Melanoma is one of the most common cancers in the United States today. But now researchers are saying they have a new way of treating it, and it includes using the herpes virus.

CBS news reports on treating melanoma.

Can the herpes virus really help treat melanoma?

Researchers are saying it was successful in the trial run.

Scientists have been experimenting with types of therapy using viruses, an approach called immunotherapy, to fight cancer for the last few years. A new study, issued on Tuesday in the Journal of Clinical Oncology, is the first to show the approach works in patients engaging in a Phase III clinical trial, which is the last step of human testing before a treatment can receive the FDA’s stamp of approval.

How was the trial conducted?

In the clinical study, patients who received the immunotherapy drug showed greatly improved odds in the treatment of these skin cancer tumors, particularly ones that they cannot operate on.

When an altered type of the herpes simplex virus type-1 is injected directly into a melanoma, it causes two reactions that can destroy the cancer cells on its own and in conjunction with, other treatments, it brings in a powerful hit.

Professor Kevin Harrington, who is a professor of Biological Cancer Therapies at The Institute of Cancer Research in London, led the UK research team. He said in a statement,

“They can launch a two-pronged attack on tumors -- both killing cancer cells directly and marshaling the immune system against them, and because viral treatment can target cancer cells specifically. It tends to have fewer side-effects than traditional chemotherapy or some of the other new immunotherapies.”

This specific treatment, called T-VEC, is a genetically engineered version of the herpes simplex virus designed not to cause an active herpes infection, which can be a threat to cancer patients.

This was a random, controlled human trial, patients who had inoperable stage III and stage IV melanomas lived almost two times as long when injected with T-VEC therapy compared to earlier-stage melanoma patients who were utilizing more traditional treatments. The trial, the first to reach Phase III status, was given funding by the manufacturer of T-VEC, also known as Amgen.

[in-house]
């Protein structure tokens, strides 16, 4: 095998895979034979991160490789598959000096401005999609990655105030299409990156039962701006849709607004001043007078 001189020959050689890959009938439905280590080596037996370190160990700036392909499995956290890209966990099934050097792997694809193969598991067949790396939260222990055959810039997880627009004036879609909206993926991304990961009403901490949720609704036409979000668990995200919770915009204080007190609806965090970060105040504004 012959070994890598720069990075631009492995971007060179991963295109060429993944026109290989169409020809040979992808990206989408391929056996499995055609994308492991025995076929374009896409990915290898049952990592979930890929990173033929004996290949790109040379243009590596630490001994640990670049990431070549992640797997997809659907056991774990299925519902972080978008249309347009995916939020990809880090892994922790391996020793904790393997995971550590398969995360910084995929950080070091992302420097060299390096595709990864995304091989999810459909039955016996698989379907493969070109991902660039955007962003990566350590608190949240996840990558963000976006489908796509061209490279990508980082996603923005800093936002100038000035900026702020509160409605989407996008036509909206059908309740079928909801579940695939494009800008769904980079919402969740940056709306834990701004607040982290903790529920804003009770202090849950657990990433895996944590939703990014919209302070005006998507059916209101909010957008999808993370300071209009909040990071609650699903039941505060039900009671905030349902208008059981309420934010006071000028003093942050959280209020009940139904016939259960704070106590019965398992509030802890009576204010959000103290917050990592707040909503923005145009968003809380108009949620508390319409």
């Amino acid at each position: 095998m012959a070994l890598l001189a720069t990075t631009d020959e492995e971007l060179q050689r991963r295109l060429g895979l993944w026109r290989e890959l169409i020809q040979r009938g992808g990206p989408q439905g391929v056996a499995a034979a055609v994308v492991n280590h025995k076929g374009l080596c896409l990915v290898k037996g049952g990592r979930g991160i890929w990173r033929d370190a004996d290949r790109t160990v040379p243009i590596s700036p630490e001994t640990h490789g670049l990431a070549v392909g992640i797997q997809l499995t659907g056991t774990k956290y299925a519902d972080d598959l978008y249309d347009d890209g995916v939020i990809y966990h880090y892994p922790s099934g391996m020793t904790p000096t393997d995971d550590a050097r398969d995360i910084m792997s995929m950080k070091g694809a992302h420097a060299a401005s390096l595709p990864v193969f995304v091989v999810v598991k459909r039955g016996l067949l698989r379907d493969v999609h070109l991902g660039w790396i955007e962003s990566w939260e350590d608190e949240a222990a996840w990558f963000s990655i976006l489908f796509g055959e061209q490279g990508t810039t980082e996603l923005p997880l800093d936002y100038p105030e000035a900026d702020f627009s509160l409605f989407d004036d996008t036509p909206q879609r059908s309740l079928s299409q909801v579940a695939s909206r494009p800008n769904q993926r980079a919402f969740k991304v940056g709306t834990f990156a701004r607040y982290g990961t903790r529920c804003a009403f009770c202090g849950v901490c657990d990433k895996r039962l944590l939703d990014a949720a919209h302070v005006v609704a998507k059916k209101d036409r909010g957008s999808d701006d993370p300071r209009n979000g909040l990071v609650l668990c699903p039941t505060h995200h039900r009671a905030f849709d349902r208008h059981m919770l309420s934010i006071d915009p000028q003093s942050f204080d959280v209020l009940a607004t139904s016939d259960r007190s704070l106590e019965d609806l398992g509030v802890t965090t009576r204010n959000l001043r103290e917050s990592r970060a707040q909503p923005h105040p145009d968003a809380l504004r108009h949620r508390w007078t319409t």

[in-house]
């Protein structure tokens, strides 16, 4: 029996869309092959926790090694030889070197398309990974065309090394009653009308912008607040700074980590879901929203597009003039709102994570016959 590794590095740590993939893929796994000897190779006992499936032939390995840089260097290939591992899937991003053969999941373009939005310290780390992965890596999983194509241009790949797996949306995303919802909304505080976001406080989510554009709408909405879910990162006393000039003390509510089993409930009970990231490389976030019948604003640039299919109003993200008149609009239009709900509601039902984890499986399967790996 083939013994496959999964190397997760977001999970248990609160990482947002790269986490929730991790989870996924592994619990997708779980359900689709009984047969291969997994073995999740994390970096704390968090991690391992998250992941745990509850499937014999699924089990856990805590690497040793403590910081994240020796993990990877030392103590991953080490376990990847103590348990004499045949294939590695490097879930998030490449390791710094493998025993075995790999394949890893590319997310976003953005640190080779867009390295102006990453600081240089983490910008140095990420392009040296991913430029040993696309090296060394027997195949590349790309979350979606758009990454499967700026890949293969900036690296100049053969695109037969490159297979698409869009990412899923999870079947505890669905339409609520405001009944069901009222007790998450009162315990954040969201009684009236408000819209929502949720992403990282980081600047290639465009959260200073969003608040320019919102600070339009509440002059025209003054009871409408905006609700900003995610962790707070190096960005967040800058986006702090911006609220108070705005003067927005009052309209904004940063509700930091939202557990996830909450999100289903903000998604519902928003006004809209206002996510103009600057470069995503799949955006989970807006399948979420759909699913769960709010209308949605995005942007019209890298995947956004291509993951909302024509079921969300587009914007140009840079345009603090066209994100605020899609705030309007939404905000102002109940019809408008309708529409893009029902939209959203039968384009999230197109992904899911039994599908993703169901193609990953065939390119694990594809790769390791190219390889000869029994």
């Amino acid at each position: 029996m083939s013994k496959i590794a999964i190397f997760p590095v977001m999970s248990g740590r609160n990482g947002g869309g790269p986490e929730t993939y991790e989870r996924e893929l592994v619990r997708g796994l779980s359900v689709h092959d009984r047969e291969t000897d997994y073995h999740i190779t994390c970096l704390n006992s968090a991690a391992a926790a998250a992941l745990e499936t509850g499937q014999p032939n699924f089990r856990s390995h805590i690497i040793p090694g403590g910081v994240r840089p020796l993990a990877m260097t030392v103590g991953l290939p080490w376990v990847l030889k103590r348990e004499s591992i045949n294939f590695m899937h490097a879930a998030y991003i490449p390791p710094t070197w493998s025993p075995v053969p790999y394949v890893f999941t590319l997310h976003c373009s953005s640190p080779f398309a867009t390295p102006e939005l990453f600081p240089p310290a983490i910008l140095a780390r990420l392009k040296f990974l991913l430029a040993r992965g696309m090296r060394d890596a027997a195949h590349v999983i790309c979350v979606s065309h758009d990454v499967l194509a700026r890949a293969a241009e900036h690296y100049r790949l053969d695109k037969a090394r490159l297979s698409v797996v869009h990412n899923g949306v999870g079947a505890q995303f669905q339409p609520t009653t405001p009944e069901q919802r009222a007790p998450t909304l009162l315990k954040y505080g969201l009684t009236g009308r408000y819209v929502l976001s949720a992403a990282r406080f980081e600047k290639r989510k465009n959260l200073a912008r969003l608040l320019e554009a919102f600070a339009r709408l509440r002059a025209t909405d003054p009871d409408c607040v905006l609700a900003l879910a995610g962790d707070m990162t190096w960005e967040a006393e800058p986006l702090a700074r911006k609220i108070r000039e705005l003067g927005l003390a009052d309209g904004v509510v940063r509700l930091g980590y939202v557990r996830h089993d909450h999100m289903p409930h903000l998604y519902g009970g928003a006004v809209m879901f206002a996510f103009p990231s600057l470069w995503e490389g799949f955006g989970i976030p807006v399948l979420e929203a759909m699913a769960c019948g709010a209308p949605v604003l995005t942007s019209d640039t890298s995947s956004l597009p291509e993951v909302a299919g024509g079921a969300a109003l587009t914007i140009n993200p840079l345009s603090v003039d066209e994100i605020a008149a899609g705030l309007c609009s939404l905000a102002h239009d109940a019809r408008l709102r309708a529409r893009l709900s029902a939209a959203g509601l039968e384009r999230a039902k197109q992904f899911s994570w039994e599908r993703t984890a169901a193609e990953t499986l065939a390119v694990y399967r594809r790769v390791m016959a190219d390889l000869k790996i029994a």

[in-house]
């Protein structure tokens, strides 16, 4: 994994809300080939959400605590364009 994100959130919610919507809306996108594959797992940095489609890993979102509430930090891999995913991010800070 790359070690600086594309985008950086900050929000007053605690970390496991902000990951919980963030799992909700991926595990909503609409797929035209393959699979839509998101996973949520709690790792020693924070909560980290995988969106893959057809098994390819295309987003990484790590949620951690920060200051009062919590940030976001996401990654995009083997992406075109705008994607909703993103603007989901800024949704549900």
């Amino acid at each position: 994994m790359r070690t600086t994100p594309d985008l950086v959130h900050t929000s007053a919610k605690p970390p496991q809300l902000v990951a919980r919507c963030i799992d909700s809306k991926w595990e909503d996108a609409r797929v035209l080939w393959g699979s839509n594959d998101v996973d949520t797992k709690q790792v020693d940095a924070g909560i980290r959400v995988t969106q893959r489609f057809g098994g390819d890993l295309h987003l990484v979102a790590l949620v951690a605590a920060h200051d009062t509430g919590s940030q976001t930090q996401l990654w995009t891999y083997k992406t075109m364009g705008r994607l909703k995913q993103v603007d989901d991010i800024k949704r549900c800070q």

“Used alone, T-VEC is most useful for late-stage melanoma tumors that are easily accessed -- only a fraction of the melanomas diagnosed every year. But some researchers say the real promise of T-VEC and other immunotherapies is as part of a disease-fighting duo to attack late-stage cancer tumors,” according to CBS news.

Many scientists said these linked therapies could take the brakes off the immune system, increasing survival or life extension rates. In the study, around 163 patients with stage III or early stage IV melanoma treated with T-VEC lived an around 41 months, which was about two times as long as the control group.

The American Skin Cancer Society says that skin cancer is the most common form of cancer in the United States and rates have been increasing for the last 30 years. They also say that there could be over 73,000 new cases of melanoma diagnosed this year and nearly 10,000 deaths.

Experts are saying that while the sun is a contributing factor so are genetics; anyone who has a close relative, immediate family member, who has been diagnosed with melanoma, should be particularly vigilant.


Gerry Oginski
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